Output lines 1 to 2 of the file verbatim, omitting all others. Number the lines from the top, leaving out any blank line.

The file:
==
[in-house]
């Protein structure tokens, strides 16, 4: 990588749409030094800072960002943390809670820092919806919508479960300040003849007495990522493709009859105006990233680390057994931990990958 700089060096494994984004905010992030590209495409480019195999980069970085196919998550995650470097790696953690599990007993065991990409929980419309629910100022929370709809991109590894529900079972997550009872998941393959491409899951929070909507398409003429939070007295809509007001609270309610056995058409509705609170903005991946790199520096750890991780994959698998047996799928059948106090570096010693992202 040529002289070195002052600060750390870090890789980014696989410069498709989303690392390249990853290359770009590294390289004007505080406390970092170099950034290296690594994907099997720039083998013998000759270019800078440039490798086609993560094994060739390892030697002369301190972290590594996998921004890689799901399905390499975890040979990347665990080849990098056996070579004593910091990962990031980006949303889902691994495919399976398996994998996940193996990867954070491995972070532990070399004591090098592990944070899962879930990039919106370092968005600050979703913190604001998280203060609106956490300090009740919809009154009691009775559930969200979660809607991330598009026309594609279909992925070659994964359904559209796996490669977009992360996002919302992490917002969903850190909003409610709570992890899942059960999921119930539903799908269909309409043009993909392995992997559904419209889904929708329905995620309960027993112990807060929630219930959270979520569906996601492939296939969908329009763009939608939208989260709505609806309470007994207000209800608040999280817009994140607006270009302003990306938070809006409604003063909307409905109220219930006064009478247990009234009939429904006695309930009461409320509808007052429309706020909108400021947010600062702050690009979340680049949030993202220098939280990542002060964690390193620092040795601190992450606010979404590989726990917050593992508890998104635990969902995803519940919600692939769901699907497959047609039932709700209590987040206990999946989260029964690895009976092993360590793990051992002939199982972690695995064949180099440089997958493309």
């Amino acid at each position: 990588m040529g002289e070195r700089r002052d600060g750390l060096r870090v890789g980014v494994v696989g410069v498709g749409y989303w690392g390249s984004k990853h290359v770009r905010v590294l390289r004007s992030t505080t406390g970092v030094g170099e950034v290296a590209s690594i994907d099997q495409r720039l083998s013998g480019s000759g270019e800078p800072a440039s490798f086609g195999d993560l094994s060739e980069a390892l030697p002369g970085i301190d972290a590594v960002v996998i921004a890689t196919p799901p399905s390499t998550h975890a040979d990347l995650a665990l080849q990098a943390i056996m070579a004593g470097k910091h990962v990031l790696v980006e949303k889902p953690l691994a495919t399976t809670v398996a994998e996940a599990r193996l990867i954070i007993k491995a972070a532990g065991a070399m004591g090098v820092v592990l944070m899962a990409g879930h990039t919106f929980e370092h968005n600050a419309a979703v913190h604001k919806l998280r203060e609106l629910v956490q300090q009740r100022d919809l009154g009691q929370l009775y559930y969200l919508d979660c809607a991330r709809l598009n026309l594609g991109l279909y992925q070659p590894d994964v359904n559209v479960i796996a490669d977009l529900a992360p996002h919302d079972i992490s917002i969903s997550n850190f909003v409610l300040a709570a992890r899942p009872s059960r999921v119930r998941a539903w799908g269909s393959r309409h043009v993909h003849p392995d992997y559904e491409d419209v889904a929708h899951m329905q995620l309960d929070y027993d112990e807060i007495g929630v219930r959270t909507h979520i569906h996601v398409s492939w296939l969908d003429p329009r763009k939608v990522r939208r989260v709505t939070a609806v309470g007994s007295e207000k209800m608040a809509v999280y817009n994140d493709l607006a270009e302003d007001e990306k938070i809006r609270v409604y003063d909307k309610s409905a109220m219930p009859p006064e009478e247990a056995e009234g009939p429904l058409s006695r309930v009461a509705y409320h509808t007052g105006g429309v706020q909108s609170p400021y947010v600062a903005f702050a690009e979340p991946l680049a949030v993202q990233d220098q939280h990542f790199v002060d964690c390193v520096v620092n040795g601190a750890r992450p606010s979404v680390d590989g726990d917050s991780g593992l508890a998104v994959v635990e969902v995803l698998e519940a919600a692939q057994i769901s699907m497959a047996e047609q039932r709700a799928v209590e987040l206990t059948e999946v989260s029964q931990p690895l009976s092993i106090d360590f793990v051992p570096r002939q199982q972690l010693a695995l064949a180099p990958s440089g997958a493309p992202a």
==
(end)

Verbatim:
[in-house]
């Protein structure tokens, strides 16, 4: 990588749409030094800072960002943390809670820092919806919508479960300040003849007495990522493709009859105006990233680390057994931990990958 700089060096494994984004905010992030590209495409480019195999980069970085196919998550995650470097790696953690599990007993065991990409929980419309629910100022929370709809991109590894529900079972997550009872998941393959491409899951929070909507398409003429939070007295809509007001609270309610056995058409509705609170903005991946790199520096750890991780994959698998047996799928059948106090570096010693992202 040529002289070195002052600060750390870090890789980014696989410069498709989303690392390249990853290359770009590294390289004007505080406390970092170099950034290296690594994907099997720039083998013998000759270019800078440039490798086609993560094994060739390892030697002369301190972290590594996998921004890689799901399905390499975890040979990347665990080849990098056996070579004593910091990962990031980006949303889902691994495919399976398996994998996940193996990867954070491995972070532990070399004591090098592990944070899962879930990039919106370092968005600050979703913190604001998280203060609106956490300090009740919809009154009691009775559930969200979660809607991330598009026309594609279909992925070659994964359904559209796996490669977009992360996002919302992490917002969903850190909003409610709570992890899942059960999921119930539903799908269909309409043009993909392995992997559904419209889904929708329905995620309960027993112990807060929630219930959270979520569906996601492939296939969908329009763009939608939208989260709505609806309470007994207000209800608040999280817009994140607006270009302003990306938070809006409604003063909307409905109220219930006064009478247990009234009939429904006695309930009461409320509808007052429309706020909108400021947010600062702050690009979340680049949030993202220098939280990542002060964690390193620092040795601190992450606010979404590989726990917050593992508890998104635990969902995803519940919600692939769901699907497959047609039932709700209590987040206990999946989260029964690895009976092993360590793990051992002939199982972690695995064949180099440089997958493309």